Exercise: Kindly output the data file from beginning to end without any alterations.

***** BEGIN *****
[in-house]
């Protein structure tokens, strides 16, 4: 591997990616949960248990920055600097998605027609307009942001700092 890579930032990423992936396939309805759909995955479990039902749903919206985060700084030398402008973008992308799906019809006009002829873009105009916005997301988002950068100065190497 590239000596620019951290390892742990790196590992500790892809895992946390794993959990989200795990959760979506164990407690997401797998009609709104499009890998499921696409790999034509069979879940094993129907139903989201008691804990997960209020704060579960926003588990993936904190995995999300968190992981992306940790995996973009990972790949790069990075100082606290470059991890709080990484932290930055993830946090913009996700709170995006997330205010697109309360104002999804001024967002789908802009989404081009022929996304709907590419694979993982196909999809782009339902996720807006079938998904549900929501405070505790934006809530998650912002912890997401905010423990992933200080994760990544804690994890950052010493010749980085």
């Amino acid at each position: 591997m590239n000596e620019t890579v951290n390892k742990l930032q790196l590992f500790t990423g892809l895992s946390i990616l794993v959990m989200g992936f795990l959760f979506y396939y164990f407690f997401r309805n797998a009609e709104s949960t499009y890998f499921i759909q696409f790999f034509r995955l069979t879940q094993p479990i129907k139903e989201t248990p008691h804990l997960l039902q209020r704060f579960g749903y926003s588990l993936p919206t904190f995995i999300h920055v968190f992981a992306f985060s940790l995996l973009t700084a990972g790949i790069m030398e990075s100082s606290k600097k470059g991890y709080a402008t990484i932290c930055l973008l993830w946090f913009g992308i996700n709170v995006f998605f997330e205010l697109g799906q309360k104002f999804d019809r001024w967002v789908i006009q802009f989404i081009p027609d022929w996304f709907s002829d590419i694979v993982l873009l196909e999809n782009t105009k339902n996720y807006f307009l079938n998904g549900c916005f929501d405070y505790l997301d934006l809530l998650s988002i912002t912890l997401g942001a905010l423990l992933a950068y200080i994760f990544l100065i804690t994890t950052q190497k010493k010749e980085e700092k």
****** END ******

[in-house]
């Protein structure tokens, strides 16, 4: 591997990616949960248990920055600097998605027609307009942001700092 890579930032990423992936396939309805759909995955479990039902749903919206985060700084030398402008973008992308799906019809006009002829873009105009916005997301988002950068100065190497 590239000596620019951290390892742990790196590992500790892809895992946390794993959990989200795990959760979506164990407690997401797998009609709104499009890998499921696409790999034509069979879940094993129907139903989201008691804990997960209020704060579960926003588990993936904190995995999300968190992981992306940790995996973009990972790949790069990075100082606290470059991890709080990484932290930055993830946090913009996700709170995006997330205010697109309360104002999804001024967002789908802009989404081009022929996304709907590419694979993982196909999809782009339902996720807006079938998904549900929501405070505790934006809530998650912002912890997401905010423990992933200080994760990544804690994890950052010493010749980085």
């Amino acid at each position: 591997m590239n000596e620019t890579v951290n390892k742990l930032q790196l590992f500790t990423g892809l895992s946390i990616l794993v959990m989200g992936f795990l959760f979506y396939y164990f407690f997401r309805n797998a009609e709104s949960t499009y890998f499921i759909q696409f790999f034509r995955l069979t879940q094993p479990i129907k139903e989201t248990p008691h804990l997960l039902q209020r704060f579960g749903y926003s588990l993936p919206t904190f995995i999300h920055v968190f992981a992306f985060s940790l995996l973009t700084a990972g790949i790069m030398e990075s100082s606290k600097k470059g991890y709080a402008t990484i932290c930055l973008l993830w946090f913009g992308i996700n709170v995006f998605f997330e205010l697109g799906q309360k104002f999804d019809r001024w967002v789908i006009q802009f989404i081009p027609d022929w996304f709907s002829d590419i694979v993982l873009l196909e999809n782009t105009k339902n996720y807006f307009l079938n998904g549900c916005f929501d405070y505790l997301d934006l809530l998650s988002i912002t912890l997401g942001a905010l423990l992933a950068y200080i994760f990544l100065i804690t994890t950052q190497k010493k010749e980085e700092k």